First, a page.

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- GDP (PPP):
- $61.9 billion
- 4.7% growth
- 4.0% 5-year compound annual growth
- $51,714 per capita
- Inflation (CPI):
- FDI Inflow:
Despite the challenging external and internal environments, Bahrain has maintained economic resilience and continues to be a regional leader in economic freedom. It remains a financial hub for dynamic economic activity, with high levels of trade and investment bolstered by a competitive and efficient regulatory environment.
Economic Freedom Snapshot
- 2016 Economic Freedom Score: 74.3 (up 0.9 point)
- Economic Freedom Status: Mostly Free
- Global Ranking: 18th
- Regional Ranking: 1st in the Middle East/North Africa Region
- Notable Successes: Regulatory Efficiency, Fiscal Freedom, and Financial Freedom
- Concerns: Rule of Law
- Overall Score Change Since 2012: –0.9
The kingdom’s challenging transition to greater openness, diversification, and modernization continues. Firmly institutionalizing the rule of law by ensuring judicial independence and transparency will be critical to stamping out lingering corruption and safeguarding stability. Youth unemployment remains a major long-term economic challenge.
Bahrain has been a constitutional monarchy since 2002. In 2011, Shia activists launched a campaign demanding a new constitution and greater political power. When modest concessions and efforts at dialogue failed to stem the demonstrations, King Hamad bin Isa Al Khalifa authorized a crackdown that was subsequently supported by Gulf Cooperation Council security forces. The government has sought to ease tensions through a national dialogue led by the crown prince and by introducing law enforcement, intelligence, and judicial reforms. The government encourages investment in non-energy sectors such as finance and construction to reduce dependence on declining oil reserves. Home to many multinational firms that do business in the region, Bahrain has a modern communications and transportation infrastructure and a free trade agreement with the U.S.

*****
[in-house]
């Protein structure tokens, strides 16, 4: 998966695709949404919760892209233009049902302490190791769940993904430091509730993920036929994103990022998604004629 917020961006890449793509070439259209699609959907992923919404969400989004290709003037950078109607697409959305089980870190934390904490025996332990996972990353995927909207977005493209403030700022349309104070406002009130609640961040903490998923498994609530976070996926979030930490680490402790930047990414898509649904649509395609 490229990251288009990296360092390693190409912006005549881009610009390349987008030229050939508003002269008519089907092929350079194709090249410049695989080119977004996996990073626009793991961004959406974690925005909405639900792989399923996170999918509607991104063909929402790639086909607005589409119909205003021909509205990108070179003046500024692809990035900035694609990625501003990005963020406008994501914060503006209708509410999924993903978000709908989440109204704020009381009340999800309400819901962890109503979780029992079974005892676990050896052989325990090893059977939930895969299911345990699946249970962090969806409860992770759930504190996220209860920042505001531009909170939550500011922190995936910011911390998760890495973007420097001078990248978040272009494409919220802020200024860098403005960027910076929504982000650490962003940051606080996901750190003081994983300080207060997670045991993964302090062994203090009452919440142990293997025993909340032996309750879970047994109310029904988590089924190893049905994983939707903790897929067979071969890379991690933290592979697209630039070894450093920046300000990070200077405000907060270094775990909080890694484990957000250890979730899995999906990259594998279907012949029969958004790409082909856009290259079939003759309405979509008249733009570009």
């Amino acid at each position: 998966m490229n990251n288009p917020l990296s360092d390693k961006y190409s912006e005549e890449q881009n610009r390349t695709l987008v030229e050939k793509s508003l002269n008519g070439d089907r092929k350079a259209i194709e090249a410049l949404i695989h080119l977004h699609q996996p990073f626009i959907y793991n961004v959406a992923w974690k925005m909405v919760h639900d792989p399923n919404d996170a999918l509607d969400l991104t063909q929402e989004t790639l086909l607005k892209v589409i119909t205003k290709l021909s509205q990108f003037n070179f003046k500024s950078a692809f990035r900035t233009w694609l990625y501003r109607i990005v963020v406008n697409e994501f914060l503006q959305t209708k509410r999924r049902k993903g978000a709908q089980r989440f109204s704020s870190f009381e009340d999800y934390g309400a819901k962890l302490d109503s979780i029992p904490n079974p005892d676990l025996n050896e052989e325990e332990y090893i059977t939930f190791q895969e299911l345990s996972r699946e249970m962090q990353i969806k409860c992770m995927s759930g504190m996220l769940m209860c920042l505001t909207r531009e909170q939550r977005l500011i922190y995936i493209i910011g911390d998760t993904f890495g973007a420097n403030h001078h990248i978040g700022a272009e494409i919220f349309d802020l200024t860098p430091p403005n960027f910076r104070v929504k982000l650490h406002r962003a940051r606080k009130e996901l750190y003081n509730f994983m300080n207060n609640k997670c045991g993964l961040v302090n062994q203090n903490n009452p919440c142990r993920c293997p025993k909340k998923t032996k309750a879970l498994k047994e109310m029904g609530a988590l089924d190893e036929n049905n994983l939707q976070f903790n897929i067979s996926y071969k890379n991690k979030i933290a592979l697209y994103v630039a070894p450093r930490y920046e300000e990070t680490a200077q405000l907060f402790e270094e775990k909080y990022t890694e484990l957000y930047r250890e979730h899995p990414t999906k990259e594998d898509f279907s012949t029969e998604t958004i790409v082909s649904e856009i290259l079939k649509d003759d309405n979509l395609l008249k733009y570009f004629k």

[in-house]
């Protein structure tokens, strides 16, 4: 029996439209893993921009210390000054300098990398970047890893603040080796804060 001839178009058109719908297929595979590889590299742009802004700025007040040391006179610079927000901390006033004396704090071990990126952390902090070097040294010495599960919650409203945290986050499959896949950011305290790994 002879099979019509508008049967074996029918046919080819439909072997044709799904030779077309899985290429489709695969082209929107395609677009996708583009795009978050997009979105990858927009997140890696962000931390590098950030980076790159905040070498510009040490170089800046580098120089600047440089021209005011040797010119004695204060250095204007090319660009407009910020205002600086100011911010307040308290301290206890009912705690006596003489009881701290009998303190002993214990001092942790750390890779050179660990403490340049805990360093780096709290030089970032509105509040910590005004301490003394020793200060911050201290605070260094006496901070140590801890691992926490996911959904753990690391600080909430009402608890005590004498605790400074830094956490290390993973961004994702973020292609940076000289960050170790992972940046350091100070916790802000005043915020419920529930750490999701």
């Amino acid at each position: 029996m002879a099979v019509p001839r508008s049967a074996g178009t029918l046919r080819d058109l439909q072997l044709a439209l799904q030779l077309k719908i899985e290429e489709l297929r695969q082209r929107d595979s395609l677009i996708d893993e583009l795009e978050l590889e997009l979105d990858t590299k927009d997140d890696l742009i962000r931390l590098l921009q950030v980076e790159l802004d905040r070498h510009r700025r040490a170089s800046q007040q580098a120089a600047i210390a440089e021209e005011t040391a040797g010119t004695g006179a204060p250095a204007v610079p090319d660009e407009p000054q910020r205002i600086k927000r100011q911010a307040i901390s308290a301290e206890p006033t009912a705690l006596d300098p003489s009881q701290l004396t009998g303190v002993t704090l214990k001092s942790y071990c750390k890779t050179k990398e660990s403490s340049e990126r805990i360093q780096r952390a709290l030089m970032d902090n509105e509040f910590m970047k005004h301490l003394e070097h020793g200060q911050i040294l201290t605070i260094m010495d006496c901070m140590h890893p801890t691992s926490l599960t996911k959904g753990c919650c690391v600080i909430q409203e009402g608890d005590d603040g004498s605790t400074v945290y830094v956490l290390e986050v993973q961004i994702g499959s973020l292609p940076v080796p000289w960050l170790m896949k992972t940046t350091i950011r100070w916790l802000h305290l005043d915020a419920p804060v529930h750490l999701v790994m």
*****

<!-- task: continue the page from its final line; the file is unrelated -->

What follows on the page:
The Sunni Muslim ruling family appoints all judges, and the judicial system is seen as corrupt. Expropriation is infrequent, however, and private property is secure. Bahrain has some anti-corruption laws, but enforcement is weak, and high-ranking officials suspected of corruption are rarely punished. The king’s uncle, who is also prime minister, is a hardliner who has opposed reforms demanded by the country’s Shia majority.
Bahrain imposes no taxes on personal income. Most companies are not subject to a corporate tax, but a 46 percent tax is levied on oil companies. Other taxes include a small stamp duty and a new tax on property purchases. Overall tax revenue equals 3.1 percent of GDP. Government spending amounts to 28.6 percent of total domestic output. Public debt equals slightly more than 40 percent of GDP.
The regulatory framework is relatively streamlined. There is no nationally mandated minimum wage, but wage increases have exceeded overall productivity growth. A March 2015 IMF report estimated that Bahrain’s subsidy programs covering natural gas for industrial users, food items, water, and electricity consume more than 12.5 percent of GDP.
Bahrain has a 3.7 percent average tariff rate. State-owned enterprises and sectoral limits on foreign investment distort the economy. Non-tariff barriers are relatively low. Bahrain’s diverse and competitive financial institutions account for over 25 percent of GDP. Foreign and domestic investors have access to modern financial services.